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Home / World News / After dwindling infections, UK PM Boris eases coronavirus lockdown from July 4

After dwindling infections, UK PM Boris eases coronavirus lockdown from July 4

Boris Johnson told the House of Commons that there is now little risk of a second peak, and set out figures that encouraged his government to ease the lockdown.

world Updated: Jun 23, 2020, 17:54 IST
Prasun Sonwalkar| Posted by Susmita Pakrasi
Prasun Sonwalkar| Posted by Susmita Pakrasi
Hindustan Times, London
The reduction of 2-metre distancing rule to 1-metre enables the hospitality industry and other sectors to re-open with some curbs but it is uncertain if the people will immediately flock to pubs, cinemas, restaurants and other venues.
The reduction of 2-metre distancing rule to 1-metre enables the hospitality industry and other sectors to re-open with some curbs but it is uncertain if the people will immediately flock to pubs, cinemas, restaurants and other venues. (via REUTERS)

Keen to kick-start economy crippled by the lockdown, Prime Minister Boris Johnson on Tuesday announced a reduction of the 2-metre social distancing rule, allowing restaurants, museums, pubs and galleries to re-open with some curbs, but experts advised caution.

The relaxation from July 4, seen as a high-stakes moment, applies only to England, with separate announcements for Scotland, Northern Ireland and Wales in early July. The UK – the worst affected European country with over 42,000 deaths – has recorded dwindling numbers of infections in recent days.

The development was welcomed by Labour as Johnson told the House of Commons: “Today, we can say that our long national hibernation is beginning to come to an end and life is returning to our shops, streets and homes and a new, but cautious, optimism is palpable”.

“But it would be all too easy for that frost to return and that is why we will continue to trust in the common sense and the community spirit of the British people to follow this guidance, to carry us through and see us to victory over this virus”.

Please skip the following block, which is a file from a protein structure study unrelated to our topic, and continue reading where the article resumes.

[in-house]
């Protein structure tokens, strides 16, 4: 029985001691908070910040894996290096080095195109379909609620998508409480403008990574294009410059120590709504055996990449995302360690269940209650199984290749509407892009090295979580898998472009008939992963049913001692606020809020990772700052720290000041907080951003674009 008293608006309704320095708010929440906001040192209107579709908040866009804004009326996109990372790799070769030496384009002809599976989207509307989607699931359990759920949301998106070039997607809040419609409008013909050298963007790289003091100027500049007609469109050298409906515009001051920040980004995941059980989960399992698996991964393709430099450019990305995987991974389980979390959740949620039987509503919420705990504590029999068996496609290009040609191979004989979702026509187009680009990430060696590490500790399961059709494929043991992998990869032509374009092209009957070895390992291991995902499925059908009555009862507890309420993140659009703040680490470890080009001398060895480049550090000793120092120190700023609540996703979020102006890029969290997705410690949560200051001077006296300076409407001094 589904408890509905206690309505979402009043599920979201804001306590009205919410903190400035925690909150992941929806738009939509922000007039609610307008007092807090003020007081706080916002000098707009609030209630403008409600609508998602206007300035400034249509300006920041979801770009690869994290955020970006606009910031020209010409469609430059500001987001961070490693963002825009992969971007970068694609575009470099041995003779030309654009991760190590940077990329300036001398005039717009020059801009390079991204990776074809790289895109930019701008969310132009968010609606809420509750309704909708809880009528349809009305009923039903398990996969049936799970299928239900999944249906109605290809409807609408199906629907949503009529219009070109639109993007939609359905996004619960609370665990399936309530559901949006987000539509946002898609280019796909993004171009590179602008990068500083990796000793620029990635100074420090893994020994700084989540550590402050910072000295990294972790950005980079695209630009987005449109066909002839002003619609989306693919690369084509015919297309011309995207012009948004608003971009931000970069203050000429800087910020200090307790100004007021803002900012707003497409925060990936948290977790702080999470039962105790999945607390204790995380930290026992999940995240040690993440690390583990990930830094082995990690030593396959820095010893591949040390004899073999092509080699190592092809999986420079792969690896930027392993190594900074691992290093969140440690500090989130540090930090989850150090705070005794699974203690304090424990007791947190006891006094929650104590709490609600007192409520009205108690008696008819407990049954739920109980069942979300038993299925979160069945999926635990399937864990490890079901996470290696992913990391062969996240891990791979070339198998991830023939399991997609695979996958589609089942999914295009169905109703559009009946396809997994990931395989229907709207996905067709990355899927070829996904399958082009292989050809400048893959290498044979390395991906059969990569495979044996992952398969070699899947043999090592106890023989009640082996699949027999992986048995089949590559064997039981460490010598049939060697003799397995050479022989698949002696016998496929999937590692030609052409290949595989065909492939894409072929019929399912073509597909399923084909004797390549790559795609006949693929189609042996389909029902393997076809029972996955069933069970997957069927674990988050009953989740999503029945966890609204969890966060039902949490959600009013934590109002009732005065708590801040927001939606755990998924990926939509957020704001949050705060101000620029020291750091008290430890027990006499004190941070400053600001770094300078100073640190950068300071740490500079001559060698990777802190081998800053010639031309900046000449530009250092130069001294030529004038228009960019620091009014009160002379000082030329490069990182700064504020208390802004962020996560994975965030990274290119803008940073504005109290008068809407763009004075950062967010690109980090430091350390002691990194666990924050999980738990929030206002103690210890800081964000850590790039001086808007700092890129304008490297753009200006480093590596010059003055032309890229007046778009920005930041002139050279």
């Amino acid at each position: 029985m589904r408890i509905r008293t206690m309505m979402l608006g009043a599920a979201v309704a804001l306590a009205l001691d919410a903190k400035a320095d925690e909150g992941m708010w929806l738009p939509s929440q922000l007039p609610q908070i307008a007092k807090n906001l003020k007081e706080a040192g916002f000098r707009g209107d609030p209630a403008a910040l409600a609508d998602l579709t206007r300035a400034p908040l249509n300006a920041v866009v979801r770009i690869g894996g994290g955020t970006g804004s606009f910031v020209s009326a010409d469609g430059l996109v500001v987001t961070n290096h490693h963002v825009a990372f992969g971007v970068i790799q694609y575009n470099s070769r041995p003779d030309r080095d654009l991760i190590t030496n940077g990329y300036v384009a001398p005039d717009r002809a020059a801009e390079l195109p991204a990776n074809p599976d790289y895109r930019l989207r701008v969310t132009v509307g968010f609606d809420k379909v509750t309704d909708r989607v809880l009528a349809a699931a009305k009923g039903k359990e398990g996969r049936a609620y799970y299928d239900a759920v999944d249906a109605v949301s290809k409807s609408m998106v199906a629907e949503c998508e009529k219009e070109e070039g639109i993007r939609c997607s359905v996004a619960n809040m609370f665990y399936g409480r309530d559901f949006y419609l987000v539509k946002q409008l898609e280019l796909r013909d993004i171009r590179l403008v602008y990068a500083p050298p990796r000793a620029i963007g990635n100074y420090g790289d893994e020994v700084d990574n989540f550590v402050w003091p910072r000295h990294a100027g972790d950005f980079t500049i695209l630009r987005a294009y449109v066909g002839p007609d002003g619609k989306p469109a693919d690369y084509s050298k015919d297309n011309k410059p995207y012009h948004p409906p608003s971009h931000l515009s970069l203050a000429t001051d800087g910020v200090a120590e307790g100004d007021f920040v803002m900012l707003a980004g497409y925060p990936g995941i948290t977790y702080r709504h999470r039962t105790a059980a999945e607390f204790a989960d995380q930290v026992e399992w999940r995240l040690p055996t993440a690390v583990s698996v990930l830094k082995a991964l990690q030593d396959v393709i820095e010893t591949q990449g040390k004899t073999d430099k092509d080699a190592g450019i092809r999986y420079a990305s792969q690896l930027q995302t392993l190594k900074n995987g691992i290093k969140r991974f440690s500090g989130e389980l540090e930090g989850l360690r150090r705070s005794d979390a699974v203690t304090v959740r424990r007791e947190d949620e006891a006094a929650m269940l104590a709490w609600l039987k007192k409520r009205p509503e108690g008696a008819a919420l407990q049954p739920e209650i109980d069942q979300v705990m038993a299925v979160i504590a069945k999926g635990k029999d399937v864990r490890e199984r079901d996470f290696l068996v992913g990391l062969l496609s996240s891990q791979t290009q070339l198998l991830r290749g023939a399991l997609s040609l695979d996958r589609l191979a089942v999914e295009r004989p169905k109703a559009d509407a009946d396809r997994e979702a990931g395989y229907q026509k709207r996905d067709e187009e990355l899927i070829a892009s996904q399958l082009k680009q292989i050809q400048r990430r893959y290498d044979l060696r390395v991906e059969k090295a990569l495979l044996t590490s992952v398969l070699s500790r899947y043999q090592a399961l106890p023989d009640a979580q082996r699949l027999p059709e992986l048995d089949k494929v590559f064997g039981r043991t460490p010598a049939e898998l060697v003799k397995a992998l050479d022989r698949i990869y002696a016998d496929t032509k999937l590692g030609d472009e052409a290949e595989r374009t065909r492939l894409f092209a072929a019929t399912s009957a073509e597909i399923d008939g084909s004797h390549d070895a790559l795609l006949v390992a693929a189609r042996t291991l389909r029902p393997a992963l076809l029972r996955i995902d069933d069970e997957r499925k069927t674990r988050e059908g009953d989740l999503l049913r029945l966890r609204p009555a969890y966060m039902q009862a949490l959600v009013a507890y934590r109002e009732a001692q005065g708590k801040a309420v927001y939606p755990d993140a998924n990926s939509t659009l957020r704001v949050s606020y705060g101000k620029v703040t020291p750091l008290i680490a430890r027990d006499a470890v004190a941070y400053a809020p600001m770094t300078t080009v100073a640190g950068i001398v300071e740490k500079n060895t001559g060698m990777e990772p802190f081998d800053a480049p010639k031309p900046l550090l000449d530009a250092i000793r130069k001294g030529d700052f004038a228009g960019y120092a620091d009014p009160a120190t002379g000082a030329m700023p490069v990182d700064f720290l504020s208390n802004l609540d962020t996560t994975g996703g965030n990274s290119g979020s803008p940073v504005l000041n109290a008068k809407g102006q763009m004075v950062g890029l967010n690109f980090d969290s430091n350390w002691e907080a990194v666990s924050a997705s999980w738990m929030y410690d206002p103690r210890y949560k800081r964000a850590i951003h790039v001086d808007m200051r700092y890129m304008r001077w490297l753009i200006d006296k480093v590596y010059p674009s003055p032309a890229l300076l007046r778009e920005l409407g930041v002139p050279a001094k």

“Thanks to our progress, we can now go further and safely ease the lockdown in England. At every stage, caution will remain our watchword, and each step will be conditional and reversible…Almost as eagerly awaited as a pint will be a haircut, particularly by me, and so we will re-open hairdressers, with appropriate precautions, including the use of visors”.

World Health Organisation expert Margaret Harris advised caution: “The lesson is for people to understand this is the year of living differently. Not, ‘OK, it’s over’. You haven’t just been let out of school. You have done well. You have really brought down your numbers”.

“The UK has brought a very difficult outbreak right down. Very good news in the last couple of days about the limitation in cases, and far, far fewer people dying. So, now is the moment to celebrate that by being super-careful”, she told BBC.

David King, former chief scientific adviser, added that easing the lockdown is “far too early…far too premature…extremely risky” because the UK still does not have an operational ‘test and trace’ system. He feared a spike in the number of cases in the near future.

The reduction of 2-metre distancing rule to 1-metre enables the hospitality industry and other sectors to re-open with some curbs but it is uncertain if the people will immediately flock to pubs, cinemas, restaurants and other venues. Concern and caution over the virus remain.

Setting out figures behind the relaxation, Johnson said that in the first half of May, nearly 69,000 people tested positive for Covid-19 across the UK; by the first half of June, that total had fallen by nearly 70 percent to just under 22,000.

“The number of new infections is now declining by between 2 and 4 percent every day. Four weeks ago, an average of 1 in 400 people in the community in England had Covid-19; in the first half of June, this figure was 1 in 1,700”, he said.

On May 11, 1,073 people were admitted to hospital in England, Wales and Northern Ireland; by June 20, this had fallen by 74 per cent to 283. Measured by a seven-day rolling average, the number of daily deaths peaked at 943 on April 14; on May 11 it was 476; and on Monday, the rolling average stood at 130.

Johnson added: “And while we remain vigilant, we do not believe there is currently a risk of a second peak of infections that might overwhelm the National Health Service”.

“Taking everything together, we continue to meet our five tests and the Chief Medical Officers of all four home nations have downgraded the UK’s Covid Alert Level from four to three, meaning that we no longer face a virus spreading exponentially, though it remains in general circulation”.

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